Either way, Friss has confidence in the future of his site.

    “After going to several bad games, it struck me,” Friss said. “How you feel about the experience is so much based on how your team does, but you pay the same thing no matter what. If you went to a five-star restaurant and something went wrong—the food was cold, maybe—the restaurant would do something to make it right. With sports, that doesn’t happen. It felt like somebody had to do something to stand behind the fans.”

    H/T USA Today

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    Ever since Donald Trump descended his Trump Tower escalator last year like some type of fallen Cheeto-dusted messiah, the world has been trying to make sense of his candidacy.

    Comedian Michael Ian Black may have found the best way to address the question of Trump as both a politician and a person. He's penned the children's book A Child's First Book of Trump, which essentially sinks to the grammatical level of the presumptive GOP nominee. Black discussed his latest book with Stephen Colbert on the Late Show Friday night.

     Last month, it was revealed that the Donald's language erred on the simplistic, almost to a childlike degree. Trump is a man who contains multitudes, however. He's short on yuge words, even shorter on hand size, and yet dominated the Republican field. Black's children's book operates almost like a Trump ethnography but with really adorable illustrations from acclaimed New Yorker cartoonist Marc Rosenthal.

    This is the second kid's book to make an appearance over the course of the election season. Jimmy Kimmel Live put together a Dr. Seuss-esque children's book called Winners Aren't Losers in Dec.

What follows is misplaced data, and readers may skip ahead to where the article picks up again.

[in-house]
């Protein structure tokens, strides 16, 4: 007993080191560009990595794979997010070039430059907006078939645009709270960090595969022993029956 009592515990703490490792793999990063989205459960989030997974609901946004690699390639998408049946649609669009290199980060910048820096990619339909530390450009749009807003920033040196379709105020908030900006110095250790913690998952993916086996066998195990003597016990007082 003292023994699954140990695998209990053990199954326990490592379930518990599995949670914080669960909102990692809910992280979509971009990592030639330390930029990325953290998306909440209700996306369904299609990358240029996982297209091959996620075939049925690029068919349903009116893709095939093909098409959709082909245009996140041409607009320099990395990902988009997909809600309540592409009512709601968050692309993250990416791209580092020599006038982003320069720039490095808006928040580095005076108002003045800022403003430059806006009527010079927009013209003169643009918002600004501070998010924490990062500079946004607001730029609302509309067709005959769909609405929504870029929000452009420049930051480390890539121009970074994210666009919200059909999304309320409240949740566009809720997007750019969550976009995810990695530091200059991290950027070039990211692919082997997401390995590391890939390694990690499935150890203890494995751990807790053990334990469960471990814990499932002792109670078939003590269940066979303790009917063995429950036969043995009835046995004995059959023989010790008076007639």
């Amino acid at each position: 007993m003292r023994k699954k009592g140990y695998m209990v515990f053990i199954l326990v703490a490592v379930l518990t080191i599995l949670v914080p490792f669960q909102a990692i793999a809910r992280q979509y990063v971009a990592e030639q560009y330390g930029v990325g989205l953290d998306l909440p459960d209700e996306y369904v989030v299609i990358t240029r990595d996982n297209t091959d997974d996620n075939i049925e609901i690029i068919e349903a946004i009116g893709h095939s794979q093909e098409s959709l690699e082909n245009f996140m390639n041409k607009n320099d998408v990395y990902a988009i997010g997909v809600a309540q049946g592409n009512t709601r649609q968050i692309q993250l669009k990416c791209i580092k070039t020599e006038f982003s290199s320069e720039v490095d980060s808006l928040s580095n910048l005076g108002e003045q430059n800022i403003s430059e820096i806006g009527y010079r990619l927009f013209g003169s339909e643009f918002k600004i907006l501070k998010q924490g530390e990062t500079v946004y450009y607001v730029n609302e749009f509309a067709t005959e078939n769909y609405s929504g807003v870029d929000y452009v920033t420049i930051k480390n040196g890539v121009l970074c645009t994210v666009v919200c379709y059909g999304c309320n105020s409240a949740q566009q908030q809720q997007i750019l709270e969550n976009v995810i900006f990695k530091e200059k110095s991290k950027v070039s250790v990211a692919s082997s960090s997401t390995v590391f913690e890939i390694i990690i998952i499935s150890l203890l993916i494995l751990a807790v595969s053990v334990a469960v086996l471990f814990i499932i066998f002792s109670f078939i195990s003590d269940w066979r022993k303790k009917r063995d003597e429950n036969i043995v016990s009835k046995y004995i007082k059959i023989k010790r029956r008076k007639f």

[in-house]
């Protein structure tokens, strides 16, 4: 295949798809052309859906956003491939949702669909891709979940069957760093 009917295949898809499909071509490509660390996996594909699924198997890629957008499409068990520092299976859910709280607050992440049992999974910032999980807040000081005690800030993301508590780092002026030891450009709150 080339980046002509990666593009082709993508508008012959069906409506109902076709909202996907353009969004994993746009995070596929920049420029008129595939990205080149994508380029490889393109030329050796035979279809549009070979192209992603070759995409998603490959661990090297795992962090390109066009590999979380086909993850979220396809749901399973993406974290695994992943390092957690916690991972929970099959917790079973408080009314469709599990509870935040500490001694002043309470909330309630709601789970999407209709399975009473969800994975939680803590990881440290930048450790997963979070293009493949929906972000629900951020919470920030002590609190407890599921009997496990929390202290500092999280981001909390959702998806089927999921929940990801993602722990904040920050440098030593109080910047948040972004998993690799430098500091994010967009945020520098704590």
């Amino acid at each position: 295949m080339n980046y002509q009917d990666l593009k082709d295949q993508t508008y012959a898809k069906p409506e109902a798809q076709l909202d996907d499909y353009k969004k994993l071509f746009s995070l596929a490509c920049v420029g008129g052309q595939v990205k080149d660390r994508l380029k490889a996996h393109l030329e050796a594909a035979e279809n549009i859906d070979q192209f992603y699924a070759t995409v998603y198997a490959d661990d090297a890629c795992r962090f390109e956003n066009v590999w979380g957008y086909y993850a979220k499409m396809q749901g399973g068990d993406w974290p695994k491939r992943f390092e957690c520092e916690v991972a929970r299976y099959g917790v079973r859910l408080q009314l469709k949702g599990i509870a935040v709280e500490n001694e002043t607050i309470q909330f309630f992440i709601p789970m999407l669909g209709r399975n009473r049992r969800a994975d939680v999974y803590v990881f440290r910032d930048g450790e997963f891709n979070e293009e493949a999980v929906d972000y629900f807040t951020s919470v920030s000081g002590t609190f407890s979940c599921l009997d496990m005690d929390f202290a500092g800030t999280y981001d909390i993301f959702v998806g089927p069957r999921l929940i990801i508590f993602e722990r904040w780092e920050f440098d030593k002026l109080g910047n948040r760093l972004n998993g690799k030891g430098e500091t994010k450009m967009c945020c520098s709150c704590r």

Filled with topical political humor and Trump's trademark shit-Trump-steak-eating grin, the book was a little more of a partisan look at the Donald. Sadly, it's unavailable to the masses. A Child's First Book of Trump, however, is real as can be and available for purchase.

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    Throughout the month of June, the LGBT community will be celebrating the the 57th anniversary of the Stonewall riots, the wave of protests that kicked off the modern movement for queer equality. That means that LGBT folks across the country will be gathering from their local Pride parade.

    But if you’re more of a “Netflix and chill” person than someone who likes to dance on floats, or if you’re in desperate need of something to distract or numb you from the events in Orlando, you’re in luck. The streaming platform has a robust selection of queer films—from a documentary about trans women in Puerto Rico to a Romanian thriller about lesbian nuns.

    Here are 13 of the best options for LGBT viewers currently streaming on the site. (And if you’re here for But I’m a Cheerleader, bad news: It’s only available through the mail. Maybe it’s time to renew that DVD subscription after all?)

    1) Beginners